Economic Growth: The Past, the Present, and the Future
Journal of Political Economy,
“Is there some action a government of India could take that would lead the Indian economy to grow like Indonesia’s or Egypt’s? If so, what, exactly? If not, what is it about the ‘nature of India’ that makes it so? The consequences for human welfare involved in questions like these are simply staggering: Once one starts to think about them, it is hard to think about anything else. (Lucas 1988, 5)”
These words by the Nobel laureate Chicago economist Robert Lucas Jr. summarize why so many great scholars found it hard to “think about anything else” and spent their careers trying to understand the process of economic growth. Economies are complex systems resulting from the actions of many actors. This complexity makes it challenging, but also infinitely interesting, to understand the determinants of economic growth. What are the roles of human capital, fertility, ideas, basic science, and public policy for growth? These are just some of the important questions that were posed by many highly influential studies featured in the issues of the Journal of Political Economy over the years. Indeed, this journal has been the platform to diffuse many of the brilliant ideas and start important debates in the field of economic growth. In this short paper, my goal is to revisit some of those seminal papers, briefly describe some of the more recent contributions, and end with some thoughts about the future direction of the field. The reader should note in advance that the list of work covered here is by no means exhaustive and mostly targets work that has been featured in issues of the JPE.
R&D Collaborations and the Role of Proximity
R&D collaborations and the role of proximity. Regional Studies. This paper explores the impact of proximity measures on knowledge exchange measured by granted research and development (R&D) collaboration projects in German NUTS-3 regions. The results are obtained from a spatial interaction model including eigenvector spatial filters. Not only geographical but also other forms of proximity (technological, organizational and institutional) have a significant influence on the emergence of collaborations. Furthermore, the results suggest interdependences between proximity measures. Nevertheless, the analysis does not show that other forms of proximity may compensate for missing geographical proximity. The results indicate that (subsidized) collaborative innovation activities tend to cluster.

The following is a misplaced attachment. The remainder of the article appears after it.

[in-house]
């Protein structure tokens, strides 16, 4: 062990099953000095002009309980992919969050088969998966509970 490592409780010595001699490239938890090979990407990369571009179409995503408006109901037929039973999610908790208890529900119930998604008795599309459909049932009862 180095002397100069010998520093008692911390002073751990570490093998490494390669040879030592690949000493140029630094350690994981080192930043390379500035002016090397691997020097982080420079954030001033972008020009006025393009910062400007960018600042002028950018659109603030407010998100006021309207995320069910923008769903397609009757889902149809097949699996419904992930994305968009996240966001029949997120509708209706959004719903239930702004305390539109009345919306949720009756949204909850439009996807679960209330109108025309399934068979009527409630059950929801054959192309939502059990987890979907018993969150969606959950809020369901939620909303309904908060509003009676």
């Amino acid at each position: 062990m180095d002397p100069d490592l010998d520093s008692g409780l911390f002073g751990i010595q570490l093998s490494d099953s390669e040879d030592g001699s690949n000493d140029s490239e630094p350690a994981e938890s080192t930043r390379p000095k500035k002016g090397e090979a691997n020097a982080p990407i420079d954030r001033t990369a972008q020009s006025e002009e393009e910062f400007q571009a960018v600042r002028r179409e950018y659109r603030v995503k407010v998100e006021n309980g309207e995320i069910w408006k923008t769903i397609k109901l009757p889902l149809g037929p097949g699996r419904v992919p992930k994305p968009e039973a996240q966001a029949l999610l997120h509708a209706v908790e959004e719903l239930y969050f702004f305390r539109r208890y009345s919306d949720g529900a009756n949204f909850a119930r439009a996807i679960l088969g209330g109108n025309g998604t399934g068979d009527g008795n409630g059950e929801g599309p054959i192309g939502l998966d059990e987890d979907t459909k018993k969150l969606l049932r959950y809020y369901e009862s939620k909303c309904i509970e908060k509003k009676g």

17.08.2017 • 30/2017
Ostdeutsche Wirtschaft: Rückstand bleibt trotz kräftigem Aufschwung groß, Finanzausgleich fließt auch nach Reform vor allem in den Osten
Ostdeutschland hat vom gegenwärtigen Aufschwung in Deutschland bisher besonders deutlich profitiert. In jedem der Aufschwungsjahre 2014 bis 2016 nahm die gesamtwirtschaftliche Produktion schneller zu als in Westdeutschland; auch für das Jahr 2017 prognostiziert das IWH, dass der Zuwachs der Produktion in Ostdeutschland mit 1,8% etwas höher liegt als in Westdeutschland. „Freilich ist auch nach mehr als 25 Jahren Deutscher Einheit in jeder der ostdeutschen Regionen die Produktivität immer noch niedriger als in derjenigen westdeutschen Region mit der geringsten Produktivität“, räumt Oliver Holtemöller, Leiter der Abteilung Makroökonomik und Vizepräsident des Leibniz-Instituts für Wirtschaftsforschung Halle (IWH), ein. Der größte Teil der Zuweisungen vom Bund wird auch ab dem Jahr 2020, wenn der reformierte Länderfinanzausgleich gilt, in den Osten der Republik fließen. Die Reform des Länderfinanzausgleichs hat dabei nicht zu einer Verbesserung der wirtschaftspolitischen Anreize für die finanzschwachen Bundesländer geführt, was auch dazu beitragen könnte, dass die ökonomische Konvergenz nur schleppend verläuft.
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Broadening the G20 Financial Inclusion Agenda to Promote Financial Stability: The Role for Regional Banking Networks
G20 Insights Policy Brief, Policy Area "Financial Resilience",